Wesley to discontinue sports at the end of the year


DOVER — Wesley College told its athletics staff on Monday afternoon that the school will be discontinuing its NCAA Division III sports programs at the end of the school year.

The decision comes as the entire college is transitioning to becoming part of Delaware State University, which entered an agreement to take over some aspects of the Dover school last year.

Wesley president Dr. Robert Clark said that the decision was made by Delaware State.

“Wesley College is fully committed to Division III Athletics and looks forward to the opportunities this Spring holds for our student-athletes and Campus community,” Clark said in a statement. “As far as next year, and post-acquisition of Wesley College, the decision regarding Division III Athletics lies with Delaware State University and questions regarding that decision should be addressed with them.”

According to Dr. Steve Newton, DSU spokesman, the school isn’t able to comment yet on the situation.

“DSU is not allowed by NCAA regulations and policy to comment on the status of Wesley Athletics until the NCAA compliance office confirms that Wesley College has formally notified them of this decision,” he said in an email.
Like almost all small college, Wesley hasn’t been involved in any athletic competition since last March because of the coronavirus pandemic.

A former junior college, Wesley moved up to NCAA Division III in the last 1980s. The Wolverines have had their share of success, especially in football, men’s basketball, golf and field hockey.

In football, Wesley reached the NCAA Division III national semifinals six time times under former coach Mike Drass. It also produced a pair of Gagliardi Trophy winners as national Division III Players of the Year (Rocky Myers, Joe Callahan).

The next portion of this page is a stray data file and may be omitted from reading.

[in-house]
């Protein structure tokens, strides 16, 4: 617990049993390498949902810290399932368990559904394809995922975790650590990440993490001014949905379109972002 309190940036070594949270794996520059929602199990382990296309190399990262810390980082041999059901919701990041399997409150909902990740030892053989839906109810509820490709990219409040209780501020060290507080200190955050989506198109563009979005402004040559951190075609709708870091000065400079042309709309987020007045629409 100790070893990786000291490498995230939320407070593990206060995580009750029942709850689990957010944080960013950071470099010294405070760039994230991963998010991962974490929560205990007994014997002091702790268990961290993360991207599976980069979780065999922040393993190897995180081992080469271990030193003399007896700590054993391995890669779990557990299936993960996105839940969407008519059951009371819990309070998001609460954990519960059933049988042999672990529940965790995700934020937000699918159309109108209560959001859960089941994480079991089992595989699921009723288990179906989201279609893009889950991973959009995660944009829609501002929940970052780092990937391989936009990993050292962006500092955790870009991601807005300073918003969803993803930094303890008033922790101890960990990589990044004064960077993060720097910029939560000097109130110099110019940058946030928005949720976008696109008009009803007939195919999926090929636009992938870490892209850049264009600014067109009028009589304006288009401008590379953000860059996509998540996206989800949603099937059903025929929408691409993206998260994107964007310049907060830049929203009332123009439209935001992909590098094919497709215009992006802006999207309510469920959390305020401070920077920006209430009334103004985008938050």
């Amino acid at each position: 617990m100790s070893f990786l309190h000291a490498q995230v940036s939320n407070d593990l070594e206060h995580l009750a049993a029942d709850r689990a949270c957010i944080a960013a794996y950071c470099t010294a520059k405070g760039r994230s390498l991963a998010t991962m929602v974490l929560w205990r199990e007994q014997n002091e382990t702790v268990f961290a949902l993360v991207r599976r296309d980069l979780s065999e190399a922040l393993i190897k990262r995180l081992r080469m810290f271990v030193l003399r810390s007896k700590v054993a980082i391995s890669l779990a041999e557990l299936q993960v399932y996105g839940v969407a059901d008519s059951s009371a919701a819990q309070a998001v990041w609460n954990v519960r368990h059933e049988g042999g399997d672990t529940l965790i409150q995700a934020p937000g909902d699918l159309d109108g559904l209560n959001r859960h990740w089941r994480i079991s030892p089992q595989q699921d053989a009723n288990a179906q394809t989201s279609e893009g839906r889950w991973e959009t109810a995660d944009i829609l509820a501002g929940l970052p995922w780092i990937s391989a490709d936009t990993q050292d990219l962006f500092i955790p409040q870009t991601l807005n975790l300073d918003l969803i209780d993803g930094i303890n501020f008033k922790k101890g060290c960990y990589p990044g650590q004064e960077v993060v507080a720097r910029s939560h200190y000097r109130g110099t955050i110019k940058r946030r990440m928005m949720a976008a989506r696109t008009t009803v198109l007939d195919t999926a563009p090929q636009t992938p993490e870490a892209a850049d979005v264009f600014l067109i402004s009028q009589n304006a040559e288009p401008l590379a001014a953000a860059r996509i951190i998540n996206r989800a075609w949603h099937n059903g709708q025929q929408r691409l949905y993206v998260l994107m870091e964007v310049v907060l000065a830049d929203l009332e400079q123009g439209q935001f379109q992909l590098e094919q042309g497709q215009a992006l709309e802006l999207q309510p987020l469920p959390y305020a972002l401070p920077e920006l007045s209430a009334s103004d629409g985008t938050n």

Callahan and former Wesley offensive lineman Matt Gono both made it to the NFL.

The Wolverines also reached the NCAA tourney fives times in men’s basketball, including last winter, and challenged for a Division III national title in men’s golf. Wesley finished second in the country in golf in 2003 with Chris Noll taking the national individual championship the year before.

On Monday afternoon, Wesley’s coaches were in the process of breaking the news to their players.

Football coach Chip Knapp, whose team has been working out in preparation for a spring season, said the Wolverines are still planning to play a handful of games this spring.

Knapp, who has been at Wesley for 30 years as both an assistant and head coach, said the decision is especially difficult knowing how hard Drass and others worked to build the football program from the ground up.

Drass passed away unexpectedly in 2018 after 25 seasons as the Wolverines’ head coach. The field at Wolverines Stadium is named in his honor.

“It’s a sad and disappointing day knowing what we’ve built here as a football program,” said Knapp. “Being a nationally-recognized program and having such a great winning tradition, and having it going away, we’re still processing the whole thing.

“I think of all the players who have come through here, all the great experiences we’ve shared. I think about Coach Drass.”

Men’s basketball coach Dean Burrows told his players about the decision on Monday afternoon. The Wolverines practiced in the morning in hopes that they can play a short schedule in March.

Burrows said he also told former basketball coach Jerry Kobasa, who is a former student-athlete at Wesley.

“It’s a punch to the stomach,” said Burrows. “Now my job is to help them with what they (the players) want to do.

“It’s just tough. At the end of the day, my heart just goes out to the kids. This isn’t a knock on academics but when you think of Wesley, you think sports, you think athletics, you think football, you think men’s basketball and the other sports.”

Most followers thought it might come to this point when Wesley and DSU entered into their agreement. Delaware State already fields most of the same athletic programs, but at the NCAA Division I level.

“When I first heard about it in the summer, this is a scenario I saw playing out,” Knapp said. “But it was just pushed back with the process that they went through. We were kind of in limbo for a long time. We were hoping for a good outcome but not really seeing a precedent set by other acquisitions and schools combining and keeping sports programs.

“I haven’t seen that happen so I wasn’t expecting to see that happen here.”

Long-time field hockey coach Tracey Short, who took over as athletic director in 2018, declined comment.

Burrows said he was looking forward to the possibility of having the basketball program be part of DSU. But both he and Knapp said they know the bottom line is that the decision to drop sports is a business one.

“At the end of the day, we knew it was an acquisition,” said Burrows. “Regardless of what people wanted to say, DSU was the one holding the cards. That’s what happens in acquisitions. It wasn’t a merger — as much as everybody wanted to say it was in the beginning. I don’t blame DSU.”